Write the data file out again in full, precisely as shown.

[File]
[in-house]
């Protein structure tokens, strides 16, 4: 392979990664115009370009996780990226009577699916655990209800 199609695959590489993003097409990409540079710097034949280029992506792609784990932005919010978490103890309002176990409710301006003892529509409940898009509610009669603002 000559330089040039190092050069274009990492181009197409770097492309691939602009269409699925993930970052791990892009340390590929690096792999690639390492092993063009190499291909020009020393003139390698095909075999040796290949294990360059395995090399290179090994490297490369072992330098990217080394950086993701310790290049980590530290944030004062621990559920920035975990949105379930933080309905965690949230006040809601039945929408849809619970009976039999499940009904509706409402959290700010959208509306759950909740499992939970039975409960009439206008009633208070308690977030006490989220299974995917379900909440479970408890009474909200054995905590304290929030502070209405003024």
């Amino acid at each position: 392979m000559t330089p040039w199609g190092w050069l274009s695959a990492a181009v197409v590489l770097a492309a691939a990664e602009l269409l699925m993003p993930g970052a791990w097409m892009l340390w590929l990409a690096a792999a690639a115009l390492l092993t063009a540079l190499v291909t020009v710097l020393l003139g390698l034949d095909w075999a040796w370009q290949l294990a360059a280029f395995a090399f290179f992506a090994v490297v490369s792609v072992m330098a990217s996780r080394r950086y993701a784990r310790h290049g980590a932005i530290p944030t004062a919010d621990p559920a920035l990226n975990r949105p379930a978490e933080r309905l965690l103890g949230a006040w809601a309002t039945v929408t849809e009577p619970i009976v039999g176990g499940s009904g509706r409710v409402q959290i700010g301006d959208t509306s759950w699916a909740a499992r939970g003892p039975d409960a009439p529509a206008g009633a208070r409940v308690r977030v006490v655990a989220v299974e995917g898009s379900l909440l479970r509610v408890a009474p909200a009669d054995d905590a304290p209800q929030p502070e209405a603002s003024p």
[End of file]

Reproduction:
[in-house]
């Protein structure tokens, strides 16, 4: 392979990664115009370009996780990226009577699916655990209800 199609695959590489993003097409990409540079710097034949280029992506792609784990932005919010978490103890309002176990409710301006003892529509409940898009509610009669603002 000559330089040039190092050069274009990492181009197409770097492309691939602009269409699925993930970052791990892009340390590929690096792999690639390492092993063009190499291909020009020393003139390698095909075999040796290949294990360059395995090399290179090994490297490369072992330098990217080394950086993701310790290049980590530290944030004062621990559920920035975990949105379930933080309905965690949230006040809601039945929408849809619970009976039999499940009904509706409402959290700010959208509306759950909740499992939970039975409960009439206008009633208070308690977030006490989220299974995917379900909440479970408890009474909200054995905590304290929030502070209405003024």
């Amino acid at each position: 392979m000559t330089p040039w199609g190092w050069l274009s695959a990492a181009v197409v590489l770097a492309a691939a990664e602009l269409l699925m993003p993930g970052a791990w097409m892009l340390w590929l990409a690096a792999a690639a115009l390492l092993t063009a540079l190499v291909t020009v710097l020393l003139g390698l034949d095909w075999a040796w370009q290949l294990a360059a280029f395995a090399f290179f992506a090994v490297v490369s792609v072992m330098a990217s996780r080394r950086y993701a784990r310790h290049g980590a932005i530290p944030t004062a919010d621990p559920a920035l990226n975990r949105p379930a978490e933080r309905l965690l103890g949230a006040w809601a309002t039945v929408t849809e009577p619970i009976v039999g176990g499940s009904g509706r409710v409402q959290i700010g301006d959208t509306s759950w699916a909740a499992r939970g003892p039975d409960a009439p529509a206008g009633a208070r409940v308690r977030v006490v655990a989220v299974e995917g898009s379900l909440l479970r509610v408890a009474p909200a009669d054995d905590a304290p209800q929030p502070e209405a603002s003024p």